8

I was poking around in ZTE Speedport Entry 2i (CPE used mostly in Germany, Slovakia etc, probably custom made for Deutsche Telekom). It's possible to download backup of config from UI.

I found out it's different from other ZTE config backups. Usually it's zlib compressed XML. I suspect this one has a layer of some pseudo-encryption on it.


00000000  99 99 99 99 44 44 44 44  55 55 55 55 aa aa aa aa  |....DDDDUUUU....|
00000010  00 00 00 00 00 00 00 00  00 00 00 04 00 00 00 00  |................|
00000020  00 00 00 00 00 00 00 00  00 00 00 00 00 00 00 00  |................|
00000030  00 00 00 00 00 00 00 00  00 00 00 00 00 00 00 40  |...............@|
00000040  00 02 00 00 00 00 00 80  00 00 57 c6 00 00 00 00  |..........W.....|
00000050  00 00 00 00 00 00 00 00  00 00 00 00 00 00 00 00  |................|
*
00000080  04 03 02 01 00 00 00 00  00 00 00 12 53 70 65 65  |............Spee|
00000090  64 70 6f 72 74 20 45 6e  74 72 79 20 32 69 01 02  |dport Entry 2i..|
000000a0  03 04 00 00 00 02 00 00  00 00 00 00 57 a8 00 01  |............W...|
000000b0  00 00 00 00 00 00 00 00  00 00 00 00 00 00 00 00  |................|
*
000000d0  00 00 00 00 00 00 00 00  00 00 00 00 57 60 00 00  |............W`..|
000000e0  57 60 00 00 00 00 be d3  f7 b3 fe 9e 99 a4 35 75  |W`............5u|
000000f0  ce db 7f c2 99 17 43 7f  1e e2 54 7a 63 72 6f c8  |......C...Tzcro.|
00000100  b7 2d cc e8 cb 32 6c 3a  f0 fd 55 19 10 ac ea d5  |.-...2l:..U.....|
00000110  e9 18 01 01 71 7c 20 68  ca 66 d0 d9 f9 12 03 3d  |....q| h.f.....=|
00000120  ee bd ad 2a 00 e2 c1 96  73 12 bd 5a 94 3e 6d 1a  |...*....s..Z.>m.|
00000130  a8 7f c8 a8 8b 3d b6 1e  d8 ae 9b 43 63 6a e3 ea  |.....=.....Ccj..|
00000140  94 33 55 57 dc 81 b2 22  c5 e7 39 fd 75 b9 ba 5b  |.3UW..."..9.u..[|
00000150  00 ca a1 29 9b e2 9f bd  8e 1f 00 98 30 62 8b d7  |...)........0b..|
00000160  c6 12 ae ef 27 55 30 2a  4c f8 de 7c e5 2a 33 b9  |....'U0*L..|.*3.|
00000170  8b 32 4a d2 2c da 2a 18  ff 72 cf 1c 42 d8 41 6b  |.2J.,.*..r..B.Ak|

Other examples of this config can be found here: RE Compressed backup file,router linux based so is it compresed with zlib?

Is there a way to figure out how to extract content of this config? Is there a way how to detect if some sort of simple XOR encryption is in place?

I was unable to obtain firmware of the device, it's CPE so it's pretty locked down. The device itself looks to be using stripped down version similar to ZTE E5502 (same lua based web UI) E5502 firmware

You can download the config here. config.bin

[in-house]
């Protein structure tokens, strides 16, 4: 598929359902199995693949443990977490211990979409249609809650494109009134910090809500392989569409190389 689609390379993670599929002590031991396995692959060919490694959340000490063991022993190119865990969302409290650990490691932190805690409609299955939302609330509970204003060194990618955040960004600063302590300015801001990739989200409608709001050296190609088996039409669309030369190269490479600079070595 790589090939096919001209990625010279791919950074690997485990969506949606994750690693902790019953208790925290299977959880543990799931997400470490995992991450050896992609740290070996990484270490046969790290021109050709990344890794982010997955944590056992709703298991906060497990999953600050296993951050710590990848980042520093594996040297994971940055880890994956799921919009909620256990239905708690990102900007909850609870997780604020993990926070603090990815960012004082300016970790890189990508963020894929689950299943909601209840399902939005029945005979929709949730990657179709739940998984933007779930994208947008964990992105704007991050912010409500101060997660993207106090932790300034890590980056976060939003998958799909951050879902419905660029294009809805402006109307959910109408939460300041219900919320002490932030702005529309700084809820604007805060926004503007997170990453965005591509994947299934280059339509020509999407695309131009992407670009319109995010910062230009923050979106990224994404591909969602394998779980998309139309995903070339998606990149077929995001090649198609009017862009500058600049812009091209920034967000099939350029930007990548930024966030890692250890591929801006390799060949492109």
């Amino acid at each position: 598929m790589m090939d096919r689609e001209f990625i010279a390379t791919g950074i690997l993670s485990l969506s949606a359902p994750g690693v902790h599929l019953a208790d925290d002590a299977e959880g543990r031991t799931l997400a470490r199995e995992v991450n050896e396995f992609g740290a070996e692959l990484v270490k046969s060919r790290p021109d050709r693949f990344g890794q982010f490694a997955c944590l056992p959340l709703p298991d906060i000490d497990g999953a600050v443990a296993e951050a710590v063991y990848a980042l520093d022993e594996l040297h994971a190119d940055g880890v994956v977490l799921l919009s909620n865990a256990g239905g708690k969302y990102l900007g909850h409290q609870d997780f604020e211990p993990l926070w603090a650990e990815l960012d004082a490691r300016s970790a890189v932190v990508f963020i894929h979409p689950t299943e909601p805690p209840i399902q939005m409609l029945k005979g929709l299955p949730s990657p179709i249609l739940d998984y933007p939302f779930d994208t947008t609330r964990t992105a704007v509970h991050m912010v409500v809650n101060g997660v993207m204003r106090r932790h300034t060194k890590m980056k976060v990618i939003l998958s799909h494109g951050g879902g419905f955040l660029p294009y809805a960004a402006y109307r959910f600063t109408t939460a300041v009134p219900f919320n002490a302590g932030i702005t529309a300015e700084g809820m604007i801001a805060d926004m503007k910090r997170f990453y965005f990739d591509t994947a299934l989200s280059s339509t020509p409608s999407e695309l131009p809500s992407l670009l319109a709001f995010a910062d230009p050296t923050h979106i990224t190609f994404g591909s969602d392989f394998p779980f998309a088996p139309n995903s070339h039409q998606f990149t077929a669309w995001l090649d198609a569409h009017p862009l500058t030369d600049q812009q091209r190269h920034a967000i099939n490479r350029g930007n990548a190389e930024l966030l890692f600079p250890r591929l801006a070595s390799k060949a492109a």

Edit:

After reading something about difference between compression and entropy, I came to conclusion that the file is probably encrypted and not just obfuscated with something like XOR (because that doesn't change the entropy)

I obtained config file from another ZTE device (one with zlib compression)

$ binwalk -E -N config_f660.bin

DECIMAL       HEXADECIMAL     ENTROPY
--------------------------------------------------------------------------------
1024          0x400           Rising entropy edge (0.973932)
10240         0x2800          Rising entropy edge (0.958898)
14336         0x3800          Rising entropy edge (0.966971)
17408         0x4400          Rising entropy edge (0.968328)

$ binwalk -E -N config_encrypted.bin

DECIMAL       HEXADECIMAL     ENTROPY
--------------------------------------------------------------------------------
1024          0x400           Rising entropy edge (0.974513)
22528         0x5800          Falling entropy edge (0.737589)

As far as I can interpret this data is that the first rising edge is unencrypted header in both configs. In the compressed config other rising edges should represent compressed zlib blocks. If you actually plot the graph with binwalk you can see that there are still some rising edges in entropy but much smaller the line is almost flat. (Cannot include graphs due to low reputation). I'm now confident that's caused by applying encryption over those compressed zlib blocks.

Are my assumptions correct or am I missing something? Is there a method I could try to break or at least guess the encryption type without the firmware image?

  • I am not answring you question, but maybe this can help you. I have the same problem and i think we have same ecryption algoritm but diferrent keys. This is my config.bin I also find out, that a number 0x57 is often there maybe it can decide the sections. In my config file is 0xb6. Maybe it can be helpful for you to solve it. – lukas kiss Feb 17 '16 at 22:19
  • Thanks, I downloaded your config and the entropy looks very similar to mine that's true. Unfortunately I still haven't found any more info or ideas on how to solve this problem. – J91321 Mar 1 '16 at 21:58
  • Did you ever make any progress on this? I'm also looking at the config.bin from my new home router, from ZTE as well. – Juicy Sep 24 '16 at 18:13
  • Not really, I would probably need to obtain a sample of firmware and reverse engineer it to find out what is happening with config.bin. But if you are willing to share your config.bin sample I'll take a look. Just remember to remove any confidential information before exporting it. – J91321 Sep 24 '16 at 20:38
  • Firmware link seems to provide no firmware versions to download – NirIzr Oct 16 '16 at 18:38
5

I'm trying to hack a similar router (ZXHN H298N).

I took your config.bin and mine, the headers look pretty similar, as does lukas'... The key differences are the lengths of the files, and the name of the router in the 'magic area'.

Anyhow here's my efforts at decipher the header by hand:

-------- 1st 64 byte block --------                          
99999999 44444444 55555555 aaaaaaaa                          # zte magic number
00000000 00000000 00000004                                   # 4.. but what?
00000000 00000000 00000000                                   # 0
00000000 00000000 00000000                                   # 0